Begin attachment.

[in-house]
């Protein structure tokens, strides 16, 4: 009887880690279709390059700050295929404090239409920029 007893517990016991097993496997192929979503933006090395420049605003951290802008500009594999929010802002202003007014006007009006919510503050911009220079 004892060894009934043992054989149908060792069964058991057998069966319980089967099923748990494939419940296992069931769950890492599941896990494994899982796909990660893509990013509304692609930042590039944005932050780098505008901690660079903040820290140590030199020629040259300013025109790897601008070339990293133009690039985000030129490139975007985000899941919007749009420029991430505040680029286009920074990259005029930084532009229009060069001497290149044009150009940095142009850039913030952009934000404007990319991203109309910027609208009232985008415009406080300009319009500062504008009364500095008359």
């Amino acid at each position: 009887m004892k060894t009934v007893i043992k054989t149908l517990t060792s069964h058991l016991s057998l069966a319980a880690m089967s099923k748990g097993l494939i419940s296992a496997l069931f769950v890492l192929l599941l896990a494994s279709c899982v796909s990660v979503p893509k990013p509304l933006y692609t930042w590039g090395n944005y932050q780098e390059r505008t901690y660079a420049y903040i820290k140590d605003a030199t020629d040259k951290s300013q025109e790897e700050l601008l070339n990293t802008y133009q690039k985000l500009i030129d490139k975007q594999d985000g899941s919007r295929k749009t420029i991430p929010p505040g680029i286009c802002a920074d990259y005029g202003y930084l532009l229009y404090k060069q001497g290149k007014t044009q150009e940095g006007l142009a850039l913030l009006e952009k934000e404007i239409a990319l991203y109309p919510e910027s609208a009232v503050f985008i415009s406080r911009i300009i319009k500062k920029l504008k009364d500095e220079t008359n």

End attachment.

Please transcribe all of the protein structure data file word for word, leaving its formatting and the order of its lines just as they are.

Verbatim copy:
[in-house]
């Protein structure tokens, strides 16, 4: 009887880690279709390059700050295929404090239409920029 007893517990016991097993496997192929979503933006090395420049605003951290802008500009594999929010802002202003007014006007009006919510503050911009220079 004892060894009934043992054989149908060792069964058991057998069966319980089967099923748990494939419940296992069931769950890492599941896990494994899982796909990660893509990013509304692609930042590039944005932050780098505008901690660079903040820290140590030199020629040259300013025109790897601008070339990293133009690039985000030129490139975007985000899941919007749009420029991430505040680029286009920074990259005029930084532009229009060069001497290149044009150009940095142009850039913030952009934000404007990319991203109309910027609208009232985008415009406080300009319009500062504008009364500095008359």
């Amino acid at each position: 009887m004892k060894t009934v007893i043992k054989t149908l517990t060792s069964h058991l016991s057998l069966a319980a880690m089967s099923k748990g097993l494939i419940s296992a496997l069931f769950v890492l192929l599941l896990a494994s279709c899982v796909s990660v979503p893509k990013p509304l933006y692609t930042w590039g090395n944005y932050q780098e390059r505008t901690y660079a420049y903040i820290k140590d605003a030199t020629d040259k951290s300013q025109e790897e700050l601008l070339n990293t802008y133009q690039k985000l500009i030129d490139k975007q594999d985000g899941s919007r295929k749009t420029i991430p929010p505040g680029i286009c802002a920074d990259y005029g202003y930084l532009l229009y404090k060069q001497g290149k007014t044009q150009e940095g006007l142009a850039l913030l009006e952009k934000e404007i239409a990319l991203y109309p919510e910027s609208a009232v503050f985008i415009s406080r911009i300009i319009k500062k920029l504008k009364d500095e220079t008359n």